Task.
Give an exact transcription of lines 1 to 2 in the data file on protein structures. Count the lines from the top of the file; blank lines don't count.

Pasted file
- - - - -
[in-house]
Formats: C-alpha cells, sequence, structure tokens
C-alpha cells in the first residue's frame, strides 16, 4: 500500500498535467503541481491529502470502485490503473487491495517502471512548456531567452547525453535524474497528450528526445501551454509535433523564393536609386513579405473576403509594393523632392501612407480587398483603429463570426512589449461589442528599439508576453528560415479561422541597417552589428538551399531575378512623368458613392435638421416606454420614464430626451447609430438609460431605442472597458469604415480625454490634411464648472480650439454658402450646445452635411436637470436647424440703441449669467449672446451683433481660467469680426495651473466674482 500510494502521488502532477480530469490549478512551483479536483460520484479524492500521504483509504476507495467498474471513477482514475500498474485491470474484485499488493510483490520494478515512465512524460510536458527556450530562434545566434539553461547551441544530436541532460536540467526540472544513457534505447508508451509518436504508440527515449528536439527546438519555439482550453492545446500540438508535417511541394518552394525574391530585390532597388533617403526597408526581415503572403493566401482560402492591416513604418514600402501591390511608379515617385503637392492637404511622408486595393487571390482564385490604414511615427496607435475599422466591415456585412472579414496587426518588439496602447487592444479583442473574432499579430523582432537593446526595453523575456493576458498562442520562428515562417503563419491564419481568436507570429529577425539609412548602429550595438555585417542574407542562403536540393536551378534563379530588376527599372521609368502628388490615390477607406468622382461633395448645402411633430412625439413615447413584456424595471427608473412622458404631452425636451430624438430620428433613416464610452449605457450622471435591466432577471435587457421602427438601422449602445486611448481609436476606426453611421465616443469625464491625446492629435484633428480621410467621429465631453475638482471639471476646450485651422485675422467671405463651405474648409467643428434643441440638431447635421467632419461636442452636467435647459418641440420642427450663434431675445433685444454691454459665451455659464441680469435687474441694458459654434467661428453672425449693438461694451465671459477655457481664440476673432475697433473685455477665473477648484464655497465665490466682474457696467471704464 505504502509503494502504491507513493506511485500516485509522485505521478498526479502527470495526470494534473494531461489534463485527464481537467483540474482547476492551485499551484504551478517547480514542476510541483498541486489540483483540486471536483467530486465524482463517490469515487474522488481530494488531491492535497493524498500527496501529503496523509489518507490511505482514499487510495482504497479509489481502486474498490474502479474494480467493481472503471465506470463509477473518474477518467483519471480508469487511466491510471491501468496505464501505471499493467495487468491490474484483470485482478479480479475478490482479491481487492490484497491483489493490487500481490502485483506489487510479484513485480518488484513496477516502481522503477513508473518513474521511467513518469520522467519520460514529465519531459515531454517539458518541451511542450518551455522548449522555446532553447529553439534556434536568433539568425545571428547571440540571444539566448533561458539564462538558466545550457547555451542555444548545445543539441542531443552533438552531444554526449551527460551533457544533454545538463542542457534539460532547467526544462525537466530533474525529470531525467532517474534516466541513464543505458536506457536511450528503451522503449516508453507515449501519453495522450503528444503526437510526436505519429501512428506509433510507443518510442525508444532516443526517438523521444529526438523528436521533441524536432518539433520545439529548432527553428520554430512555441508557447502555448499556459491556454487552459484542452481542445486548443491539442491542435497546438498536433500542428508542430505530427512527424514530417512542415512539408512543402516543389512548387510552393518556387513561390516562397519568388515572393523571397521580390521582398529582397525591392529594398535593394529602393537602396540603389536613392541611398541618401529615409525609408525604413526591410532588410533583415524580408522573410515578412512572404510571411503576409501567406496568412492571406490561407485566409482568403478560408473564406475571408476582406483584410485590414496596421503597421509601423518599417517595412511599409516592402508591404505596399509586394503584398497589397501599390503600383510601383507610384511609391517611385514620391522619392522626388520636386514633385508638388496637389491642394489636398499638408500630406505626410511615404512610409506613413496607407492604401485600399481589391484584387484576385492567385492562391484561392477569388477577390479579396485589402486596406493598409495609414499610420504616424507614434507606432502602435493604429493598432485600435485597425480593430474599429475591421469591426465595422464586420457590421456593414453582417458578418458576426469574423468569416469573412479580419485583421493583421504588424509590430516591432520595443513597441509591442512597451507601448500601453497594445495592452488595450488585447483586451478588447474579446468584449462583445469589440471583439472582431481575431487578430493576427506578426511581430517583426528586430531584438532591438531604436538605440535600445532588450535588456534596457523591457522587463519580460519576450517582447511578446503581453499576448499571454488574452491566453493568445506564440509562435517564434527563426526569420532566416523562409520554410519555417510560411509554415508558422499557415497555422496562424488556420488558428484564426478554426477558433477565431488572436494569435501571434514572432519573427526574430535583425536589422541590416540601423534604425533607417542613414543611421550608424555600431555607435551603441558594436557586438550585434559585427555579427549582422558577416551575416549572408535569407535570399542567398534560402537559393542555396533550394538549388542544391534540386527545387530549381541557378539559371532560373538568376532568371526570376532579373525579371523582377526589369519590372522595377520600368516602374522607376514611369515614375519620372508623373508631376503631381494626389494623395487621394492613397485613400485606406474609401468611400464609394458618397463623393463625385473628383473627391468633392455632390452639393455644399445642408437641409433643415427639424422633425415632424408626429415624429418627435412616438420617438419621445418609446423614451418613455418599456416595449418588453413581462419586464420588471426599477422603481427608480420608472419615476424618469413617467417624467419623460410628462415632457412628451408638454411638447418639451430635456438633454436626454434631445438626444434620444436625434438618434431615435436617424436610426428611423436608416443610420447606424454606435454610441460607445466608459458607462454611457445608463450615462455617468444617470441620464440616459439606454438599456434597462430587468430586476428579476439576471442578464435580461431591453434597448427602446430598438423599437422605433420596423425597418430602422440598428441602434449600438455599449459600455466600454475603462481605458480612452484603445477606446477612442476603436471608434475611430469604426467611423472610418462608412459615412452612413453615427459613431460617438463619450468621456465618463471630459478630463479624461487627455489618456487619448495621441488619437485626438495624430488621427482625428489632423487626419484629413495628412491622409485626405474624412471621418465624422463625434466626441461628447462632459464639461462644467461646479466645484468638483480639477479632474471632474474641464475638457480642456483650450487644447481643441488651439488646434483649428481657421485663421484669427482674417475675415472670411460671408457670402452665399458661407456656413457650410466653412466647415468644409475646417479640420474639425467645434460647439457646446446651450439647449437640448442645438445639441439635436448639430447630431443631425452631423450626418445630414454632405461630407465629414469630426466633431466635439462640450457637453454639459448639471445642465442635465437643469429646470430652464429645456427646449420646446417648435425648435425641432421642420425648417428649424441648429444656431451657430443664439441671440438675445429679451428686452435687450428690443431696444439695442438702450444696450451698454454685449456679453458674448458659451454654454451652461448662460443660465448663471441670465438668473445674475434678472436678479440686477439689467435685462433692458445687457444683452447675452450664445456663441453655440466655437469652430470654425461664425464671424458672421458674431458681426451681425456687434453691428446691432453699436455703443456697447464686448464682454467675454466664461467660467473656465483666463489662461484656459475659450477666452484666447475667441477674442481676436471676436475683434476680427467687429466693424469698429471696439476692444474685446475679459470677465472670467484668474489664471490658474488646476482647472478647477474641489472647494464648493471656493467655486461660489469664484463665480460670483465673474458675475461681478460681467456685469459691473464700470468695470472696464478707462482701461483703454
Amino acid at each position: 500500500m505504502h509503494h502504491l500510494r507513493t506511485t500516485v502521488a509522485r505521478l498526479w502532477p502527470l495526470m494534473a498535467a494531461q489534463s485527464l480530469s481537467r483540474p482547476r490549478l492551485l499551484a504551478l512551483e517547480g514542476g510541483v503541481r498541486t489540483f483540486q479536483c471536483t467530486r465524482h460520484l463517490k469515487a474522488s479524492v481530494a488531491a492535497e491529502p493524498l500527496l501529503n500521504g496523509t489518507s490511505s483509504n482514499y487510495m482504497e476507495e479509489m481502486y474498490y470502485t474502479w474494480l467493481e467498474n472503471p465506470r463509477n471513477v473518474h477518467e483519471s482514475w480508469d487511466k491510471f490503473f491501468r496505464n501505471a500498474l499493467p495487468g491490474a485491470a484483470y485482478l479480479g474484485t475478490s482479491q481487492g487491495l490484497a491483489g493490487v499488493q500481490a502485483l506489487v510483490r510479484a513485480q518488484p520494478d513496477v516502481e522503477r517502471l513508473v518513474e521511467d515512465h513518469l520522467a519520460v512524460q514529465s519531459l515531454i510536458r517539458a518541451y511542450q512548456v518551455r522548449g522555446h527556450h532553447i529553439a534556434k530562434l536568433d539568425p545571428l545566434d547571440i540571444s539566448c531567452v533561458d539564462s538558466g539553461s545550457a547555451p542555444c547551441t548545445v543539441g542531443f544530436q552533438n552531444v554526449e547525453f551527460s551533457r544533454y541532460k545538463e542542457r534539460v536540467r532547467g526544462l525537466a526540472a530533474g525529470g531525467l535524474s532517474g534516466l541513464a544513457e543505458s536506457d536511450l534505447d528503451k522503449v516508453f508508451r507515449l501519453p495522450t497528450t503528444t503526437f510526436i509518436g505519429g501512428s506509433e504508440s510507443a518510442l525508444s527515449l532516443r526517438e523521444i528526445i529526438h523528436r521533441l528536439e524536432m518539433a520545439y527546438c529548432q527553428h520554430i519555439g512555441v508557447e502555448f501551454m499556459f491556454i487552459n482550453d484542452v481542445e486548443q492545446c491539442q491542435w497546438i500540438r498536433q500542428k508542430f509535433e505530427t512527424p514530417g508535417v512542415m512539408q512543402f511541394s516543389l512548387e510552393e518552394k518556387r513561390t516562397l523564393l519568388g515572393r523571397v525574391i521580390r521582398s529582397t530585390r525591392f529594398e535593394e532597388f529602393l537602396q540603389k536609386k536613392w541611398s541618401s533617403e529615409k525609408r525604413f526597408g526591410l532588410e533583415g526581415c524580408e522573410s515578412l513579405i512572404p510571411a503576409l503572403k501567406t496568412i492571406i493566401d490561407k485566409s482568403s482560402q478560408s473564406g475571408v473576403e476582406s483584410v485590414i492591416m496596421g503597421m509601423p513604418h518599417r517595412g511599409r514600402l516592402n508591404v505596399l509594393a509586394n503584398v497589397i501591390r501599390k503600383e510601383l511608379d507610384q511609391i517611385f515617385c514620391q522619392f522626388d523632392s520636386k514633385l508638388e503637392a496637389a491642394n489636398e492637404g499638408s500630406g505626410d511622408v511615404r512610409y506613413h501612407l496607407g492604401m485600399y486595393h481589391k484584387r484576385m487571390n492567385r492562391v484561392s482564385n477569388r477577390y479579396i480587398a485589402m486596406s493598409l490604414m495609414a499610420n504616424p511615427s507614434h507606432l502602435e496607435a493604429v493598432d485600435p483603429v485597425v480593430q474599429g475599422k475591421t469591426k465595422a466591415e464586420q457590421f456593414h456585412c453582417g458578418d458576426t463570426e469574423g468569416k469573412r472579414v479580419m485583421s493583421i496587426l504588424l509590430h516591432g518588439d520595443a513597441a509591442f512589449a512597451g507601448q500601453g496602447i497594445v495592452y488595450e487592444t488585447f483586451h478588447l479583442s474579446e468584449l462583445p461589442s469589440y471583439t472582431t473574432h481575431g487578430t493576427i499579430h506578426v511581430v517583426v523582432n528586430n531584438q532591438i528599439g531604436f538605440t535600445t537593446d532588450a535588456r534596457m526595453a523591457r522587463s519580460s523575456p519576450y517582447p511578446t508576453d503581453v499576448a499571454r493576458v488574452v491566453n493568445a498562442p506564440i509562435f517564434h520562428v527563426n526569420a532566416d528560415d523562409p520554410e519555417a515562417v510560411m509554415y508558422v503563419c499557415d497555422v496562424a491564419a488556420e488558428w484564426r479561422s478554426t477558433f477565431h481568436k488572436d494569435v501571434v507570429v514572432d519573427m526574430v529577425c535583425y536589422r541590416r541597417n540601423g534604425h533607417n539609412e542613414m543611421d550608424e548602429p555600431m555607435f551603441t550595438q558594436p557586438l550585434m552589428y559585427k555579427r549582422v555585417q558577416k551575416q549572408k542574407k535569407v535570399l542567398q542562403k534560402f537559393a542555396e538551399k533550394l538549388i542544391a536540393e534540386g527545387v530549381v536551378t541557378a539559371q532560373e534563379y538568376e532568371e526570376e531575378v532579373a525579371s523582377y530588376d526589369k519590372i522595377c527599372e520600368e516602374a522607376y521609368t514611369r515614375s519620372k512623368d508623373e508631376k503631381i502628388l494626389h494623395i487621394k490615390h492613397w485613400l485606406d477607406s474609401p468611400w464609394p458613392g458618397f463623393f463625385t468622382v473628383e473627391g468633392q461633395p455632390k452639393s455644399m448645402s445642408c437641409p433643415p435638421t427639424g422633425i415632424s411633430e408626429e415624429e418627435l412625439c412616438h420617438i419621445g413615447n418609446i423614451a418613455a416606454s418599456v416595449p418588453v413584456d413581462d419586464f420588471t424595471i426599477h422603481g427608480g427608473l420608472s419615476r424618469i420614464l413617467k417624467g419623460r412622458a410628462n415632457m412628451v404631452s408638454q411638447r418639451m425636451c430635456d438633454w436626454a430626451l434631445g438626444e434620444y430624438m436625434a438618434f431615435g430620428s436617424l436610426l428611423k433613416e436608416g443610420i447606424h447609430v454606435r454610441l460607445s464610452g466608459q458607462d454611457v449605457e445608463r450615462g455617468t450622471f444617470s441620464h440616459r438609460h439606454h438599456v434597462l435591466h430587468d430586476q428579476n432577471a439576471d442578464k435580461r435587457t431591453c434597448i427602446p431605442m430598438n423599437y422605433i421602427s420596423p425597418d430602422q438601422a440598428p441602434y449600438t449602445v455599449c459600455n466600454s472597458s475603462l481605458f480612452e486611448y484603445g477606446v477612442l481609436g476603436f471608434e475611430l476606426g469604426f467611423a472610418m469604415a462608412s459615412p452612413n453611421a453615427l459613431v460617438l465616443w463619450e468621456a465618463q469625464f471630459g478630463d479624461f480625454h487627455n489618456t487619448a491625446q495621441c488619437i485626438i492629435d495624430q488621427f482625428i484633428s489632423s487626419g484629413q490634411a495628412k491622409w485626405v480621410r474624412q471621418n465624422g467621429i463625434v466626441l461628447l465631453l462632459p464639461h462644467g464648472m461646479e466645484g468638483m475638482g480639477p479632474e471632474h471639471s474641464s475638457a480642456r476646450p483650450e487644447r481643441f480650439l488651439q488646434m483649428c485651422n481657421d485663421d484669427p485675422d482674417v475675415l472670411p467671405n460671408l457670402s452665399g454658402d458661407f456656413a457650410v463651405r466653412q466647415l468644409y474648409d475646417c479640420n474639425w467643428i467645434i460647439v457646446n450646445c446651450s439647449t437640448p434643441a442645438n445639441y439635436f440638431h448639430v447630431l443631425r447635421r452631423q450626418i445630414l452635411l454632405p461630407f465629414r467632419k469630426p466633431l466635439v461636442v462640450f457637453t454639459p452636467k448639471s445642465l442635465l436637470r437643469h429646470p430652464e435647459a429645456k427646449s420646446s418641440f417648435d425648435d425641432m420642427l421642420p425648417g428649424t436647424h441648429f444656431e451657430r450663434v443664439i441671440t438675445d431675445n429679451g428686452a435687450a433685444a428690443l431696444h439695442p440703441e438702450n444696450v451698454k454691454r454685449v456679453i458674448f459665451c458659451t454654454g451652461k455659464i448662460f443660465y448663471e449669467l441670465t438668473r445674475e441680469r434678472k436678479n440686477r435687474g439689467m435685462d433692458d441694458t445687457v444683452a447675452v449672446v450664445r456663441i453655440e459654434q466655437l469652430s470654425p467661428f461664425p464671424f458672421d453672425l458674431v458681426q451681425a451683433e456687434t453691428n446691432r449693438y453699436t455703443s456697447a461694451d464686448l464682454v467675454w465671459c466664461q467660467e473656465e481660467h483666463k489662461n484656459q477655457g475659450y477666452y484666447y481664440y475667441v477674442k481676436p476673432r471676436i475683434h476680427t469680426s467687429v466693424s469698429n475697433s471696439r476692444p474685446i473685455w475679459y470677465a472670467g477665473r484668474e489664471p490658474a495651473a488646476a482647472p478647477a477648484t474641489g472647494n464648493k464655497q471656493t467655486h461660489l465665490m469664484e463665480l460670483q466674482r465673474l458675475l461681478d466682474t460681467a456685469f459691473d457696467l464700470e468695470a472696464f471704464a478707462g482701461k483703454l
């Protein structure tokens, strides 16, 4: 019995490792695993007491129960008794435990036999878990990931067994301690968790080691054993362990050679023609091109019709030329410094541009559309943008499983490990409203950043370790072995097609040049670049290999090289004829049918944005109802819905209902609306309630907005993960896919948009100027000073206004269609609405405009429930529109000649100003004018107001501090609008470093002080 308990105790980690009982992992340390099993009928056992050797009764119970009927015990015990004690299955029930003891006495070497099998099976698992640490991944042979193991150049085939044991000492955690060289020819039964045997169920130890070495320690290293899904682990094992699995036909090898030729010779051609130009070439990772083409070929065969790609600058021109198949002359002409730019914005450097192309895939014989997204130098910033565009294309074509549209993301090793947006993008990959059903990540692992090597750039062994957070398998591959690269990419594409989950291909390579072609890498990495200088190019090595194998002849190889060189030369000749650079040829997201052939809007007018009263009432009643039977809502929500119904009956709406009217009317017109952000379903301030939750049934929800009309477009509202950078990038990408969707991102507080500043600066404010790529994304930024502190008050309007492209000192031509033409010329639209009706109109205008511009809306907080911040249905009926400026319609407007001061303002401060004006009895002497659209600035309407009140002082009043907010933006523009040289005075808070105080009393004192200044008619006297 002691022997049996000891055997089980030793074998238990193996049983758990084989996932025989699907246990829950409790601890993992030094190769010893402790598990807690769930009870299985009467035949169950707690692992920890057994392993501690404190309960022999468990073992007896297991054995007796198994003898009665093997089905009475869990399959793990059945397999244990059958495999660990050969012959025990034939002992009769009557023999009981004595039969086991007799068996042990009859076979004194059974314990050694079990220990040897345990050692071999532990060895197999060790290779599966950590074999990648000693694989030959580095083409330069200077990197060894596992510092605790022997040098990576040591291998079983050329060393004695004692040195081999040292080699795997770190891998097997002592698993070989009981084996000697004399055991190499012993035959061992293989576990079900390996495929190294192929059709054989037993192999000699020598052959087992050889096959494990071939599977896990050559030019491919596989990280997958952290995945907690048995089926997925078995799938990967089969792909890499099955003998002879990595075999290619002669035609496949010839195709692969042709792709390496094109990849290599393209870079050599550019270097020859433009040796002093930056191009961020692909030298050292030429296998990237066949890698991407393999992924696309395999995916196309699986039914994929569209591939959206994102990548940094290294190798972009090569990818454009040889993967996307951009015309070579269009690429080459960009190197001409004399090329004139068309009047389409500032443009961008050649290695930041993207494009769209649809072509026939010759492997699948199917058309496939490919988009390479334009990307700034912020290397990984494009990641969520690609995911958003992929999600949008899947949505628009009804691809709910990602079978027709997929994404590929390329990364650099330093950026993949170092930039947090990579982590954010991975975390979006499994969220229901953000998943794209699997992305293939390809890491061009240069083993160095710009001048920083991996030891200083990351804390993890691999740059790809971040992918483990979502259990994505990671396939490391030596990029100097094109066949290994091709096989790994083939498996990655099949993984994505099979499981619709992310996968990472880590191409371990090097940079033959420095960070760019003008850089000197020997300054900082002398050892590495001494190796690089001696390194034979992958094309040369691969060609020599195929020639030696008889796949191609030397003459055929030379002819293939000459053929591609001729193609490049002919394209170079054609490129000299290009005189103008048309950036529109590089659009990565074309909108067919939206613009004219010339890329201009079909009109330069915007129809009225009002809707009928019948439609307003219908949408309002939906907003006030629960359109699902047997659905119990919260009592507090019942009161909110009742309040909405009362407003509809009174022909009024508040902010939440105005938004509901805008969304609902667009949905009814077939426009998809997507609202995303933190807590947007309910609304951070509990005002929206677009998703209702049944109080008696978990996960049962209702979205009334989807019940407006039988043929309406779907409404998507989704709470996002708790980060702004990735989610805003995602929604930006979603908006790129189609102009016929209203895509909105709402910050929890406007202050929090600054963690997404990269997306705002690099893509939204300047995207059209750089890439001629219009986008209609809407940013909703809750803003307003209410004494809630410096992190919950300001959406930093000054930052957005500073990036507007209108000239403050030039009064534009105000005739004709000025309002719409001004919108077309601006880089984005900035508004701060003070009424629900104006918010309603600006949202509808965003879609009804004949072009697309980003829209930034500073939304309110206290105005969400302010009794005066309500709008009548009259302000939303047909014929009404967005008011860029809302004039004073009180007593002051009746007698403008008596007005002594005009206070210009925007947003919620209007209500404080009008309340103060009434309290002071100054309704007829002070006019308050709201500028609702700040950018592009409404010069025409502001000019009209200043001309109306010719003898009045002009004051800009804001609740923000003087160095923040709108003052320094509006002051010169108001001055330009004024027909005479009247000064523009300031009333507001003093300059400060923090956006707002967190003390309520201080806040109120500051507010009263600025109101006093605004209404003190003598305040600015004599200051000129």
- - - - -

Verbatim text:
[in-house]
Formats: C-alpha cells, sequence, structure tokens